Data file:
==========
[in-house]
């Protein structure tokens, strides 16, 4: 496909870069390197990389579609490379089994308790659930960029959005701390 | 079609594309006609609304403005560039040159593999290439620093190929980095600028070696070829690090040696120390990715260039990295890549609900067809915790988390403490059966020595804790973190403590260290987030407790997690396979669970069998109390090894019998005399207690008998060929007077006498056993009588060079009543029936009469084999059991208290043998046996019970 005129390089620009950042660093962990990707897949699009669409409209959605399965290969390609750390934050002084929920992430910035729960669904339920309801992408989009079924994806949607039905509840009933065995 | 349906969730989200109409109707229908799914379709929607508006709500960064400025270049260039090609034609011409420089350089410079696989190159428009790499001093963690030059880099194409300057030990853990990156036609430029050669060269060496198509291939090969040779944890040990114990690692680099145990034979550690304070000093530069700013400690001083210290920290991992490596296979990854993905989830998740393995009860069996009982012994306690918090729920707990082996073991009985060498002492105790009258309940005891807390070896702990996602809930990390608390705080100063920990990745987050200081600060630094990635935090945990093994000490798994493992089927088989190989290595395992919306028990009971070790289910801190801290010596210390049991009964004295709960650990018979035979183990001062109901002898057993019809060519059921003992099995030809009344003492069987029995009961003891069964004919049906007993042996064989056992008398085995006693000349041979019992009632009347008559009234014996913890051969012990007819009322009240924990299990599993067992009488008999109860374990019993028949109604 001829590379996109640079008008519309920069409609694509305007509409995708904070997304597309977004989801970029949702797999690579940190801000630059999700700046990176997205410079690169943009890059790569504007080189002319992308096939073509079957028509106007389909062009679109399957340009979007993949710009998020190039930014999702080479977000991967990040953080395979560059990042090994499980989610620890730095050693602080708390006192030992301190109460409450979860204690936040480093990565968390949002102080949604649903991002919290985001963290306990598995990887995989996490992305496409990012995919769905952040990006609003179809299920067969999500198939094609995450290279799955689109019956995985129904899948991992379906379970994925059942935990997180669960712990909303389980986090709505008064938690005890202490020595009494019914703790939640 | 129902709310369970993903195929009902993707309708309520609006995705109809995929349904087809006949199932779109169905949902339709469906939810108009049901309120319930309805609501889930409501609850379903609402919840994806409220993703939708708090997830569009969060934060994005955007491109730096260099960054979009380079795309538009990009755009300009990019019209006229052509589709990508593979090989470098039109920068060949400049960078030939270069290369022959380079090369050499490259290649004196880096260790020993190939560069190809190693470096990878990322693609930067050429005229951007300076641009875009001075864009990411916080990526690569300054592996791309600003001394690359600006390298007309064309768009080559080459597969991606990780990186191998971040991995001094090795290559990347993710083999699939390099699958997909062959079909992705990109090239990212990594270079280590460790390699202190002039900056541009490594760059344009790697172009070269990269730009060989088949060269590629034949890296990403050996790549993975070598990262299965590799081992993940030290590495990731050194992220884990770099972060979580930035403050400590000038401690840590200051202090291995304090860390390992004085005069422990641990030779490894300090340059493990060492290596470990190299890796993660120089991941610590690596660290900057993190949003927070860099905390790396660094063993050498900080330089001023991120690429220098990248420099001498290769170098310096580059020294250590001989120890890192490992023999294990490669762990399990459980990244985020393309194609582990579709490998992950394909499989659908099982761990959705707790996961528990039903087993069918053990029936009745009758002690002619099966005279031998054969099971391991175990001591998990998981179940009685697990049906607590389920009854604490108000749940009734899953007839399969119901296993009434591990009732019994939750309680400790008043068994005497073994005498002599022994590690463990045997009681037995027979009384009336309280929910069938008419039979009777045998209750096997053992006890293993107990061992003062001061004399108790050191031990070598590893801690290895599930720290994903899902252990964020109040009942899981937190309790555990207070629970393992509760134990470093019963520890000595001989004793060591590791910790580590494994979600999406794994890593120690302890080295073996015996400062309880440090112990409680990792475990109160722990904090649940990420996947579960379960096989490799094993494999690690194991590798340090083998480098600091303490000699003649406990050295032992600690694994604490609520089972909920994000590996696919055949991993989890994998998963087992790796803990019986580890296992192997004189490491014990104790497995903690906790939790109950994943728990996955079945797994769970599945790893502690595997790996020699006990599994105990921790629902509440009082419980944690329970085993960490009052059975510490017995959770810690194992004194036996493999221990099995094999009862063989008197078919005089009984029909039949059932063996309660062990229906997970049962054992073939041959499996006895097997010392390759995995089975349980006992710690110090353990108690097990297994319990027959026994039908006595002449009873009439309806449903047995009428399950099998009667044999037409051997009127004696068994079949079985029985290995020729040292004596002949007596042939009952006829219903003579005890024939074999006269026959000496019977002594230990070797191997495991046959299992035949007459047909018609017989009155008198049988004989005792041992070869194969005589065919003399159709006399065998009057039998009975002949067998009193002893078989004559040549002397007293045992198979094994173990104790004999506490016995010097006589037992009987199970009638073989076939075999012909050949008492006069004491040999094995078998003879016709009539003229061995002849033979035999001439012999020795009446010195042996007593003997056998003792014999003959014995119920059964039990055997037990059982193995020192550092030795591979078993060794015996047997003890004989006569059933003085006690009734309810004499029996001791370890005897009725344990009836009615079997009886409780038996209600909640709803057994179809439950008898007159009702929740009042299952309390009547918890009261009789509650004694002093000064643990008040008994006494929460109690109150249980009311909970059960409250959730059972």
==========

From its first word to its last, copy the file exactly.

[in-house]
């Protein structure tokens, strides 16, 4: 496909870069390197990389579609490379089994308790659930960029959005701390 | 079609594309006609609304403005560039040159593999290439620093190929980095600028070696070829690090040696120390990715260039990295890549609900067809915790988390403490059966020595804790973190403590260290987030407790997690396979669970069998109390090894019998005399207690008998060929007077006498056993009588060079009543029936009469084999059991208290043998046996019970 005129390089620009950042660093962990990707897949699009669409409209959605399965290969390609750390934050002084929920992430910035729960669904339920309801992408989009079924994806949607039905509840009933065995 | 349906969730989200109409109707229908799914379709929607508006709500960064400025270049260039090609034609011409420089350089410079696989190159428009790499001093963690030059880099194409300057030990853990990156036609430029050669060269060496198509291939090969040779944890040990114990690692680099145990034979550690304070000093530069700013400690001083210290920290991992490596296979990854993905989830998740393995009860069996009982012994306690918090729920707990082996073991009985060498002492105790009258309940005891807390070896702990996602809930990390608390705080100063920990990745987050200081600060630094990635935090945990093994000490798994493992089927088989190989290595395992919306028990009971070790289910801190801290010596210390049991009964004295709960650990018979035979183990001062109901002898057993019809060519059921003992099995030809009344003492069987029995009961003891069964004919049906007993042996064989056992008398085995006693000349041979019992009632009347008559009234014996913890051969012990007819009322009240924990299990599993067992009488008999109860374990019993028949109604 001829590379996109640079008008519309920069409609694509305007509409995708904070997304597309977004989801970029949702797999690579940190801000630059999700700046990176997205410079690169943009890059790569504007080189002319992308096939073509079957028509106007389909062009679109399957340009979007993949710009998020190039930014999702080479977000991967990040953080395979560059990042090994499980989610620890730095050693602080708390006192030992301190109460409450979860204690936040480093990565968390949002102080949604649903991002919290985001963290306990598995990887995989996490992305496409990012995919769905952040990006609003179809299920067969999500198939094609995450290279799955689109019956995985129904899948991992379906379970994925059942935990997180669960712990909303389980986090709505008064938690005890202490020595009494019914703790939640 | 129902709310369970993903195929009902993707309708309520609006995705109809995929349904087809006949199932779109169905949902339709469906939810108009049901309120319930309805609501889930409501609850379903609402919840994806409220993703939708708090997830569009969060934060994005955007491109730096260099960054979009380079795309538009990009755009300009990019019209006229052509589709990508593979090989470098039109920068060949400049960078030939270069290369022959380079090369050499490259290649004196880096260790020993190939560069190809190693470096990878990322693609930067050429005229951007300076641009875009001075864009990411916080990526690569300054592996791309600003001394690359600006390298007309064309768009080559080459597969991606990780990186191998971040991995001094090795290559990347993710083999699939390099699958997909062959079909992705990109090239990212990594270079280590460790390699202190002039900056541009490594760059344009790697172009070269990269730009060989088949060269590629034949890296990403050996790549993975070598990262299965590799081992993940030290590495990731050194992220884990770099972060979580930035403050400590000038401690840590200051202090291995304090860390390992004085005069422990641990030779490894300090340059493990060492290596470990190299890796993660120089991941610590690596660290900057993190949003927070860099905390790396660094063993050498900080330089001023991120690429220098990248420099001498290769170098310096580059020294250590001989120890890192490992023999294990490669762990399990459980990244985020393309194609582990579709490998992950394909499989659908099982761990959705707790996961528990039903087993069918053990029936009745009758002690002619099966005279031998054969099971391991175990001591998990998981179940009685697990049906607590389920009854604490108000749940009734899953007839399969119901296993009434591990009732019994939750309680400790008043068994005497073994005498002599022994590690463990045997009681037995027979009384009336309280929910069938008419039979009777045998209750096997053992006890293993107990061992003062001061004399108790050191031990070598590893801690290895599930720290994903899902252990964020109040009942899981937190309790555990207070629970393992509760134990470093019963520890000595001989004793060591590791910790580590494994979600999406794994890593120690302890080295073996015996400062309880440090112990409680990792475990109160722990904090649940990420996947579960379960096989490799094993494999690690194991590798340090083998480098600091303490000699003649406990050295032992600690694994604490609520089972909920994000590996696919055949991993989890994998998963087992790796803990019986580890296992192997004189490491014990104790497995903690906790939790109950994943728990996955079945797994769970599945790893502690595997790996020699006990599994105990921790629902509440009082419980944690329970085993960490009052059975510490017995959770810690194992004194036996493999221990099995094999009862063989008197078919005089009984029909039949059932063996309660062990229906997970049962054992073939041959499996006895097997010392390759995995089975349980006992710690110090353990108690097990297994319990027959026994039908006595002449009873009439309806449903047995009428399950099998009667044999037409051997009127004696068994079949079985029985290995020729040292004596002949007596042939009952006829219903003579005890024939074999006269026959000496019977002594230990070797191997495991046959299992035949007459047909018609017989009155008198049988004989005792041992070869194969005589065919003399159709006399065998009057039998009975002949067998009193002893078989004559040549002397007293045992198979094994173990104790004999506490016995010097006589037992009987199970009638073989076939075999012909050949008492006069004491040999094995078998003879016709009539003229061995002849033979035999001439012999020795009446010195042996007593003997056998003792014999003959014995119920059964039990055997037990059982193995020192550092030795591979078993060794015996047997003890004989006569059933003085006690009734309810004499029996001791370890005897009725344990009836009615079997009886409780038996209600909640709803057994179809439950008898007159009702929740009042299952309390009547918890009261009789509650004694002093000064643990008040008994006494929460109690109150249980009311909970059960409250959730059972």